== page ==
The Mystery Of Isabel Allende: Author Explores New Genre | WAMU 88.5 - American University Radio

The Mystery Of Isabel Allende: Author Explores New Genre

Play associated audio


Isabel Allende planned to retire in 2011. Instead, she wrote a murder mystery.

The New York Times bestselling author is known for her unique style that blends historical reportage, memoir and literature. Her books have sold over 60 million copies and are translated into more than 35 languages.

Coming out this month, Ripper is Allende's first foray into the thriller genre. The novel takes place in San Francisco, and centers on Amanda, a teen sleuth hooked on crime novels and a macabre online game called Ripper. When a rash of killings strikes the city and her mother disappears, Amanda takes it upon herself to investigate, and is drawn into a dangerous mystery.


Interview Highlights

On research

I went to a mystery writers conference ... and I learned a lot not only from the faculty — and in the faculty we had forensic doctors, detectives, policemen, experts in guns, etc. — but from the questions of the students. For example, if I inject my victim with a blood thinner and I stab the victim 13 times and then I hang the victim upside down in the shower, would the blood congeal in the bathtub? I would never come up with that kind of question or that kind of situation. But if you ask me now ... I am an expert. I can kill anybody and not be caught.

On writing in a new genre

The book is tongue in cheek. It's very ironic ... and I'm not a fan of mysteries, so to prepare for this experience of writing a mystery I started reading the most successful ones in the market in 2012. ... And I realized I cannot write that kind of book. It's too gruesome, too violent, too dark; there's no redemption there. And the characters are just awful. Bad people. Very entertaining, but really bad people. So I thought, I will take the genre, write a mystery that is faithful to the formula and to what the readers expect, but it is a joke. My sleuth will not be this handsome detective or journalist or policeman or whatever. It will be a young, 16-year-old nerd. My female protagonist will not be this promiscuous, beautiful, dark-haired, thin lady. It will be a plump, blond, healer, and so forth.

On San Francisco, the novel's setting and Allende's home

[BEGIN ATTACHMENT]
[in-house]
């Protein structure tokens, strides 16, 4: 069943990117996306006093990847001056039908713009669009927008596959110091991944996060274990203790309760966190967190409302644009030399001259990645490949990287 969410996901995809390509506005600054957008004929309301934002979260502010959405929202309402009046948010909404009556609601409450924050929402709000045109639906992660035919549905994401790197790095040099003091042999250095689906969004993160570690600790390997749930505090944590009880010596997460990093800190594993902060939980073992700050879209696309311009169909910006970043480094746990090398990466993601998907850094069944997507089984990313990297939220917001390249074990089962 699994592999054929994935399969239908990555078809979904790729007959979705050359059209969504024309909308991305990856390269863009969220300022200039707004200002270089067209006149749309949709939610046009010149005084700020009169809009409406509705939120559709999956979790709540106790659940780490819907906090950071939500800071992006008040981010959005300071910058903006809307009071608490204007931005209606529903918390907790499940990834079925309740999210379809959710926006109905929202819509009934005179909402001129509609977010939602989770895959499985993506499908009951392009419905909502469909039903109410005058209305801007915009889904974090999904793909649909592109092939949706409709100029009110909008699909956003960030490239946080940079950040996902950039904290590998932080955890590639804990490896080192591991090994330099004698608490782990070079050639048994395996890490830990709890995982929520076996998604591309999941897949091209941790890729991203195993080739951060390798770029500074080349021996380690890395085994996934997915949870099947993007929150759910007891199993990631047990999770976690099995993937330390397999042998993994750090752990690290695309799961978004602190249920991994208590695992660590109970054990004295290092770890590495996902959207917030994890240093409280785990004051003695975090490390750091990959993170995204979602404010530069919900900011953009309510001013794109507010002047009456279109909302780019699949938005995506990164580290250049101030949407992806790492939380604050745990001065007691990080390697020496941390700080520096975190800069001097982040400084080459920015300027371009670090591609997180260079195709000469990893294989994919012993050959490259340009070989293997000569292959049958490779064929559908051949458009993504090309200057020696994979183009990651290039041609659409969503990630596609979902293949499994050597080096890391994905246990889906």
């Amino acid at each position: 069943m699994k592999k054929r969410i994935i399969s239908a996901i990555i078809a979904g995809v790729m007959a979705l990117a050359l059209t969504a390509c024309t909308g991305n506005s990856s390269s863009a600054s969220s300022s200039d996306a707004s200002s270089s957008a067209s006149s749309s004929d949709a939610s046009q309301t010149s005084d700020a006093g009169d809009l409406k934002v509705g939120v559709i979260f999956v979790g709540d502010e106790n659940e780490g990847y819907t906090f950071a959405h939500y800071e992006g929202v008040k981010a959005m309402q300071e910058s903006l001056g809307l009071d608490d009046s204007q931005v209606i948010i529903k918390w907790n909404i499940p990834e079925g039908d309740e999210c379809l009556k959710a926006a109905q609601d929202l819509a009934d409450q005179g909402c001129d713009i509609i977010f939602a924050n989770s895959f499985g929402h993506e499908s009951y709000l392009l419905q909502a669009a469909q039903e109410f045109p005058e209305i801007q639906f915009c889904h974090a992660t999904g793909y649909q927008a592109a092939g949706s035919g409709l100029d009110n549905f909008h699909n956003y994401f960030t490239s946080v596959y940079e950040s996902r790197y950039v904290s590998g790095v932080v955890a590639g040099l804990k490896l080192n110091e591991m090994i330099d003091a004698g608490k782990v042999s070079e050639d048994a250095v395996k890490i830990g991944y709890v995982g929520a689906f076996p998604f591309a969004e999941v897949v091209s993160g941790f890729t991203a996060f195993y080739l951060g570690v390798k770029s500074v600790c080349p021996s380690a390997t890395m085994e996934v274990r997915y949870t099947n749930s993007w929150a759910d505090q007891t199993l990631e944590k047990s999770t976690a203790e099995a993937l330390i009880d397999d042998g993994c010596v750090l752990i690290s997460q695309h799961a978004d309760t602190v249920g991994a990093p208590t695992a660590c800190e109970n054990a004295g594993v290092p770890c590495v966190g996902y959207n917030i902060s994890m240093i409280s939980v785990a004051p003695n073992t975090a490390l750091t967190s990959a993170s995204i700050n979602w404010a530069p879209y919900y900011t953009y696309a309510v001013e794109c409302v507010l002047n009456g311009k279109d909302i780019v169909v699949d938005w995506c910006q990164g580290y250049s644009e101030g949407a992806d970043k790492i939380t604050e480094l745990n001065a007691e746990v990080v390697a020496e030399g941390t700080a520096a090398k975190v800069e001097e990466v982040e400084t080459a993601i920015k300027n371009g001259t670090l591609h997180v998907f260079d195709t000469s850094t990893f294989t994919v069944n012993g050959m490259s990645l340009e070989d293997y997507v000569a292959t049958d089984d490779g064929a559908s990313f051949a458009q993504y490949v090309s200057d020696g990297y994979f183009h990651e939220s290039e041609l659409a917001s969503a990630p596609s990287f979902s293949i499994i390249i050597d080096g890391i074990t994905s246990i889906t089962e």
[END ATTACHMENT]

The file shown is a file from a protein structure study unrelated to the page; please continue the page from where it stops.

Twenty-six years ago I was passing by on a book tour without any hope of ever staying in San Francisco. But I met a guy, very exotic to me — he was blonde with blue eyes — and I just had a fling that turned out to be love. I moved to San Francisco to spend a week with him and get him out of my system; I'm still here 26 years later. Now I'm stuck with a husband.

On adapting Ripper for the screen

Let's not talk about Hollywood. ... They want the rights to do the movie and everything else they can think of, forever. There's no limit to the contract — 'In this universe and universes to be discovered' — I'm not making this up: This is in the contract. And they also want the copyright of the characters, so I lose my characters, and if I want to repeat them in another book I have to pay them a royalty. Give me a break.

Copyright 2014 NPR. To see more, visit http://www.npr.org/.

NPR

Maggie Gyllenhaal Is 'The Honorable Woman': A Series Both Ruthless And Rewarding

The eight-part drama that begins Thursday stars Maggie Gyllenhaal as a British baroness with an Israeli passport. She's a fearless actor in a show full of kidnappings, seductions and betrayals.
NPR

Should We Return The Nutrients In Our Pee Back To The Farm?

A group of environmentalists in Vermont aren't at all squeamish about "pee-cycling." A local hay farmer is using their pee as fertilizer as they run tests to find out how safe it is for growing food.
NPR

With Prosecutors Circling, Ethics Questions Get Serious For N.Y. Governor

New York Gov. Andrew Cuomo is facing reports that his administration interfered with the work of an anti-corruption commission that he created — and then abruptly disbanded.
NPR

Meet HitchBOT, The Robotic Hitchhiking Wonder

With a bucket for a body and foam noodles for limbs, hitchBOT is a story-telling, story-collecting, hitchhiking robot invented by two professors. And it's just embarked on a trip across Canada.

Leave a Comment

Help keep the conversation civil. Please refer to our Terms of Use and Code of Conduct before posting your comments.